Our second action is to increase public awareness of this bill by getting as many letters to the editor published as possible. Often receiving 10-12 letters from different people having similar concerns about an issue will be enough for editors to publish a single letter. We have prepared a sample letter to the editor for you to customize. Adding a response to an article in their paper helps them know you are a reader. Right now, there are many articles being published related to election reform, so this is a timely topic. Please fill out the brief form, choose which paper you want to contact from the list provided, edit the letter to include customizations, and click “Send My Letter” to send the letter.
Our third action is to encourage you to set up an online visit with your U.S. Representative or their aides to discuss the request that they co-sponsor a bill. Sometimes, we have gathered a group to attend this meeting. We have prepared a two-page position paper that will help you to be prepared for this visit. Sister Patty Johnson is available to help any group that feels like they need a subject matter specialist to help them be prepared to meet with their Representative. She can even attend your meeting if it gives you more confidence. We will plan visits with our Senators at a later time when this bill is being considered in the Senate.
In 2010, our congregation’s communication directors from the four provinces collaborated to plan, develop and implement a new ministry to accept online prayer requests from anywhere in the world: Prayers Please.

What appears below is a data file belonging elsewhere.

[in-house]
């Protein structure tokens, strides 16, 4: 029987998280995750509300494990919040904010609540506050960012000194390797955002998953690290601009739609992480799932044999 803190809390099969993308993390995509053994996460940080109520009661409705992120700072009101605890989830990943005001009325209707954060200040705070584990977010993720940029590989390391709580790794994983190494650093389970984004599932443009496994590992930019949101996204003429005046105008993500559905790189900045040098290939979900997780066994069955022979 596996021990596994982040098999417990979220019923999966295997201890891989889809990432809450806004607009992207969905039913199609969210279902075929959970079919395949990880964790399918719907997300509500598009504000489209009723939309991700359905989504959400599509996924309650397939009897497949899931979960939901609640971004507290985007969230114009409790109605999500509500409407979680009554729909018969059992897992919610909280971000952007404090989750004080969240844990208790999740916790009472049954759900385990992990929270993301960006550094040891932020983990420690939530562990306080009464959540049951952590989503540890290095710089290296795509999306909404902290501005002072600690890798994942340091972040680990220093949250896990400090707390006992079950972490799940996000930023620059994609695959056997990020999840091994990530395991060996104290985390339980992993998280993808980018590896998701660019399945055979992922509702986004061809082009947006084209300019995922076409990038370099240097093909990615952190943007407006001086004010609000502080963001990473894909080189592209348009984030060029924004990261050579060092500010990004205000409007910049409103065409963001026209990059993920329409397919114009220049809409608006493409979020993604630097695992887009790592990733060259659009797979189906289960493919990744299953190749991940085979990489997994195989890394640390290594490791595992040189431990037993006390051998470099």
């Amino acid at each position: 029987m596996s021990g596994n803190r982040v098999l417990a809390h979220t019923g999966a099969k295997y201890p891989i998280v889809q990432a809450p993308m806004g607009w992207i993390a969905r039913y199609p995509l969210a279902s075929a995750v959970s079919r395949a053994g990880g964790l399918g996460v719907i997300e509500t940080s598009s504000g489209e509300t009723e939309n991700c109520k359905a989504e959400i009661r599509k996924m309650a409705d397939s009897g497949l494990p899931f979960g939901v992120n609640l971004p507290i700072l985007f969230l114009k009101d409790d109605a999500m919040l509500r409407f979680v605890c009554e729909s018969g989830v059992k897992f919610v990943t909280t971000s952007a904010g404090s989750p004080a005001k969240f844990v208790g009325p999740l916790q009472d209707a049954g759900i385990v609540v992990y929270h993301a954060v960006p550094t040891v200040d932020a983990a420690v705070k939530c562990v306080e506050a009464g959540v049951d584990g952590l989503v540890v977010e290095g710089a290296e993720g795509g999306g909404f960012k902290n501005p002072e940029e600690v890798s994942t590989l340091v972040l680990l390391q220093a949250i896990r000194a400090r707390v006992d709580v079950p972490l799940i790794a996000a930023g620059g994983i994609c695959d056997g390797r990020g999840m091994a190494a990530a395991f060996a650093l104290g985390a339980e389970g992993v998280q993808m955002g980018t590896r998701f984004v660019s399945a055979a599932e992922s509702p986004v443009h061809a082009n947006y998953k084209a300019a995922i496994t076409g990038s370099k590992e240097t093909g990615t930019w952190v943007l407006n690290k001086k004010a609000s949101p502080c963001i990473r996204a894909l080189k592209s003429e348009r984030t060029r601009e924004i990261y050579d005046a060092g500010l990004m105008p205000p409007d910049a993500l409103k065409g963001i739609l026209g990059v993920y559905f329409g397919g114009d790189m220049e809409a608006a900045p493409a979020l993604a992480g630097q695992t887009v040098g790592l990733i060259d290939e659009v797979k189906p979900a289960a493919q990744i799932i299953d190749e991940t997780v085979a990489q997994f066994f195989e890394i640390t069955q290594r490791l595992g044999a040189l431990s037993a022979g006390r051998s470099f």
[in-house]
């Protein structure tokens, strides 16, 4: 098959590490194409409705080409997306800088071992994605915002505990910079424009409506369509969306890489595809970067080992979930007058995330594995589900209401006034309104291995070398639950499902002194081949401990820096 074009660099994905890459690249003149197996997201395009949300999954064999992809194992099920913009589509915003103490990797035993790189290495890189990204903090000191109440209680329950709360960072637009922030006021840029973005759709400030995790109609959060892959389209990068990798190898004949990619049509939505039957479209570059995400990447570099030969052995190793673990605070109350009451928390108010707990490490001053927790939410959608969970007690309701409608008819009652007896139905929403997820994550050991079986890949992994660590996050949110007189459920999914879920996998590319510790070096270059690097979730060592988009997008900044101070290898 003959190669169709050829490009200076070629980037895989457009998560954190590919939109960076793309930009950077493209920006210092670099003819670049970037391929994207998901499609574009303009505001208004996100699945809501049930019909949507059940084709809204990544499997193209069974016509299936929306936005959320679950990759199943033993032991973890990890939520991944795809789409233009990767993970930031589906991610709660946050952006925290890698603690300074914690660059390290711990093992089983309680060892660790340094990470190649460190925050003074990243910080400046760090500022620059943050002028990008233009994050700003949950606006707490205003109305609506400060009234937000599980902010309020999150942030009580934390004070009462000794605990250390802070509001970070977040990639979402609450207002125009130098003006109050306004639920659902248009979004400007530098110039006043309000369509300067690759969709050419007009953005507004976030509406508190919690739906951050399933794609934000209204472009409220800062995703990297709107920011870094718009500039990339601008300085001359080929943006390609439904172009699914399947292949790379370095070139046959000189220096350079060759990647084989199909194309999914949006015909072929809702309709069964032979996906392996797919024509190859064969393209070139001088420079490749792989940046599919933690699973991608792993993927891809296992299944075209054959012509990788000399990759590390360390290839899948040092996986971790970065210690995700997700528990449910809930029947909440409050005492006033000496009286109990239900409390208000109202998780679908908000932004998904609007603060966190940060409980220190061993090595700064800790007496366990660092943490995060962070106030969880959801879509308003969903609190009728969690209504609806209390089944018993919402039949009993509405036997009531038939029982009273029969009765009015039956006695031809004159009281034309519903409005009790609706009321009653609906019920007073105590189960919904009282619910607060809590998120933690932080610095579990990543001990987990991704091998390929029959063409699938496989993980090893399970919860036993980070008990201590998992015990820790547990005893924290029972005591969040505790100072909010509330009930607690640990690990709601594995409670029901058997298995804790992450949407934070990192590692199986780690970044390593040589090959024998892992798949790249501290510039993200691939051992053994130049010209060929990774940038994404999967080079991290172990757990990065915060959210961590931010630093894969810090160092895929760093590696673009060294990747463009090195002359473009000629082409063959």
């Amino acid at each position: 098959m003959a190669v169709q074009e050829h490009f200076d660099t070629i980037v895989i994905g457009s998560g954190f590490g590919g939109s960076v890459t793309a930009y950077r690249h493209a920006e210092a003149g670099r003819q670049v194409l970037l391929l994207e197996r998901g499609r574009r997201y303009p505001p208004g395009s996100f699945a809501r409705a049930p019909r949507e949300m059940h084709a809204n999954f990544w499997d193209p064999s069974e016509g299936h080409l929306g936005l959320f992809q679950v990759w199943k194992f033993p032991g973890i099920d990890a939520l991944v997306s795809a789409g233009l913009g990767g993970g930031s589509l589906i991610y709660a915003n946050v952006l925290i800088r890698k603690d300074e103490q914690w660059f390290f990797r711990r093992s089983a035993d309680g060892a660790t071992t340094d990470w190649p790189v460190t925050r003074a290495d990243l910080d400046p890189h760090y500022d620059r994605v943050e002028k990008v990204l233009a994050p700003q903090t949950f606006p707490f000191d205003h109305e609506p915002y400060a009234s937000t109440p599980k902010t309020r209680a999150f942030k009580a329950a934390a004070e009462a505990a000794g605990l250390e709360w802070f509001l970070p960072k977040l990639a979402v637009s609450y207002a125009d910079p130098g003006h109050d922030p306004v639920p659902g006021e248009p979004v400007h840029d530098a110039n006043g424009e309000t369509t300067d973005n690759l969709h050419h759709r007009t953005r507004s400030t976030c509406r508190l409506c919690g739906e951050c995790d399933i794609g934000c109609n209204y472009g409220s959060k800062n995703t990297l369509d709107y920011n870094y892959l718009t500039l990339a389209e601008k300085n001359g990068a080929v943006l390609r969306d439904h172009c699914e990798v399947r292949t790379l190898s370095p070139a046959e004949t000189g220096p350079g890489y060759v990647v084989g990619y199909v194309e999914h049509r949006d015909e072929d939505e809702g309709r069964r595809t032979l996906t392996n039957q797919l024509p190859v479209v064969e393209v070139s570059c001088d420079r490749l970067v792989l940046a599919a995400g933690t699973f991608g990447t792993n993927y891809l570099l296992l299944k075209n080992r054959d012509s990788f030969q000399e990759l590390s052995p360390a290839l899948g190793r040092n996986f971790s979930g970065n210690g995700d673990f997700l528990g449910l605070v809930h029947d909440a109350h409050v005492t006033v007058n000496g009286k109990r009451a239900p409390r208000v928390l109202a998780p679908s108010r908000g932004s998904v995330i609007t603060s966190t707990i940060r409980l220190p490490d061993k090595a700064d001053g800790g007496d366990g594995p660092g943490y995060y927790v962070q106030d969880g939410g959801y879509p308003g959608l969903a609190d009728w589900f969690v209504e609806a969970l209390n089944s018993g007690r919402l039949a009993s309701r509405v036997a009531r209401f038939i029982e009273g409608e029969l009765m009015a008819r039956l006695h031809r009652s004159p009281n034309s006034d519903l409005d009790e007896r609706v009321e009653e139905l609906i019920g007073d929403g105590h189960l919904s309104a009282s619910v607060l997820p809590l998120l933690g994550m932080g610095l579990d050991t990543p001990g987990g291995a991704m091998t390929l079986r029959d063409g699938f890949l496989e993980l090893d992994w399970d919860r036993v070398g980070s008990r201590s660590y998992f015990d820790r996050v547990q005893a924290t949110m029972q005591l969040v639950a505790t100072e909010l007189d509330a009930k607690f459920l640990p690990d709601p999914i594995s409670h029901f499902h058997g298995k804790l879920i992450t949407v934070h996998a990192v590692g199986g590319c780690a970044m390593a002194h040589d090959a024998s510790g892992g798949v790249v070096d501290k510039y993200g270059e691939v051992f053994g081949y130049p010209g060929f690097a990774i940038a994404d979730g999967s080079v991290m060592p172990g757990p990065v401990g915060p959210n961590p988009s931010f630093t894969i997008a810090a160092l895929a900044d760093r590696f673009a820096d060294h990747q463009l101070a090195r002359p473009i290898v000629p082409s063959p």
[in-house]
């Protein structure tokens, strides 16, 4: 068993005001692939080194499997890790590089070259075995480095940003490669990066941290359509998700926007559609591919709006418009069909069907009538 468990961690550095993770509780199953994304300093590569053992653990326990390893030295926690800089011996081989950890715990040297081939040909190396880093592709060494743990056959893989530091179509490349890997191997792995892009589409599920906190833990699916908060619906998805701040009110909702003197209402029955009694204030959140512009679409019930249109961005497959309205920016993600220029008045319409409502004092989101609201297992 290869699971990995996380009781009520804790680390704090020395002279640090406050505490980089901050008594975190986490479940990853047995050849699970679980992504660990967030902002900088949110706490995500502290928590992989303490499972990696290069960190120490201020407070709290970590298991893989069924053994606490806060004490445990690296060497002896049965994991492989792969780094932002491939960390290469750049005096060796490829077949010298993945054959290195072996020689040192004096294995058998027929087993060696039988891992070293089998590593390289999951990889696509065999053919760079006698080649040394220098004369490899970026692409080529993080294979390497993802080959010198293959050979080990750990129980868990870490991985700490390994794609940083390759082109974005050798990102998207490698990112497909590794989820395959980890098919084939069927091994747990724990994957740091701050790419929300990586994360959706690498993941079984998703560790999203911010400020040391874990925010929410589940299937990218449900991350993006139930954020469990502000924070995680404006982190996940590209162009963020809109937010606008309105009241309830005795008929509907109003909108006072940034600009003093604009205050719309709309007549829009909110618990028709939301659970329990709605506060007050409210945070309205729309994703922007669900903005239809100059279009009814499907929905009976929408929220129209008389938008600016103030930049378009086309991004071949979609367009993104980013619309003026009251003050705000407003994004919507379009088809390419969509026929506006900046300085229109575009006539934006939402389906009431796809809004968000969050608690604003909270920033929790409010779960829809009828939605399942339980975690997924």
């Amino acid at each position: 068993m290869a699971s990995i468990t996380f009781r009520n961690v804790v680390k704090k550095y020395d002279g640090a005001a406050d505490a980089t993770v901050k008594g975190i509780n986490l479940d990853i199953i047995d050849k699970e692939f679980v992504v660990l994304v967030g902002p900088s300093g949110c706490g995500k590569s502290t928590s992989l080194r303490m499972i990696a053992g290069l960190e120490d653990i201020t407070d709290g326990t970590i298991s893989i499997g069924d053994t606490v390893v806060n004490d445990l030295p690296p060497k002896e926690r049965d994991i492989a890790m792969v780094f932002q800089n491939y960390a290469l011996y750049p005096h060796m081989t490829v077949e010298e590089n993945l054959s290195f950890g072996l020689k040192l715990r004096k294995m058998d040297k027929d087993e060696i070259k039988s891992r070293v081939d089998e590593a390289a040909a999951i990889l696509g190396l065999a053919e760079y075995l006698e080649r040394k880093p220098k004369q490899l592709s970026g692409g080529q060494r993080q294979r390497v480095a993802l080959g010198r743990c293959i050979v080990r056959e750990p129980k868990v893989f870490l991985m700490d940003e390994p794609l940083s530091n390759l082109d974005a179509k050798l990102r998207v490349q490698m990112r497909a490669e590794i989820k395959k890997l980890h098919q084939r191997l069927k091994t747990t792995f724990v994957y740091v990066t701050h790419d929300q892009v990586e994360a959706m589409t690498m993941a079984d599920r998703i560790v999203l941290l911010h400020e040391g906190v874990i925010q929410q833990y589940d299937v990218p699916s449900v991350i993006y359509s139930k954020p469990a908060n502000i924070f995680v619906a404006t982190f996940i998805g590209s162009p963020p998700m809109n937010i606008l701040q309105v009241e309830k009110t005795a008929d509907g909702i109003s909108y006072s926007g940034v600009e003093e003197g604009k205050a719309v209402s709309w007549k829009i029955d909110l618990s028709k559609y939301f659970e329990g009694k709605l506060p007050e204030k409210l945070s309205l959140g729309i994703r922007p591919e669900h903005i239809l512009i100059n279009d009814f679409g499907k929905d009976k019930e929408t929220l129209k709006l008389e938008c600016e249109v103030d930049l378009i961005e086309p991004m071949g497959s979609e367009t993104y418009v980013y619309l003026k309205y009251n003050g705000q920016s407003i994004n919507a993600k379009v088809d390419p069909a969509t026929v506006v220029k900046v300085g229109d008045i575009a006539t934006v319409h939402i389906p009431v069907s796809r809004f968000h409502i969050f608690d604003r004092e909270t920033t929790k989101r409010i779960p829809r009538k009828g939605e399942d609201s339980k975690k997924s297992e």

At the time, they created a free prayer request app to take advantage of emerging technology to meet the need for a quick and easy way for people on the go to request prayers from the sisters. Ten years later, the need for prayer remains the same, but technology has evolved. With the ease of accessing mobile-friendly websites, we have concluded that the app is no longer necessary to continue the Prayers Please ministry. We will be retiring the app as of March 31.
Of course, the ministry continues! We always accept prayer requests through our website at: csjcarondelet.org/we-pray-for-you/.
We thank the John, Marie and Joseph Whalen Foundation, Inc. for their support of the Prayers Please app, the talented web developers who kept it functioning over the years, our communicators for keeping the ministry active, and our sisters for the prayers that are the heart of the ministry.
If you use the prayer app, you may miss being able to access the prayer request form with one tap. It’s simple to add a shortcut to the webpage on your smartphone or tablet, which will act similarly to the app. Just follow the instructions below.
The U.S. Federation of Sisters of St. Joseph condemns the violence at the U.S. Capitol yesterday. As members of the Federation, we join them in this public statement.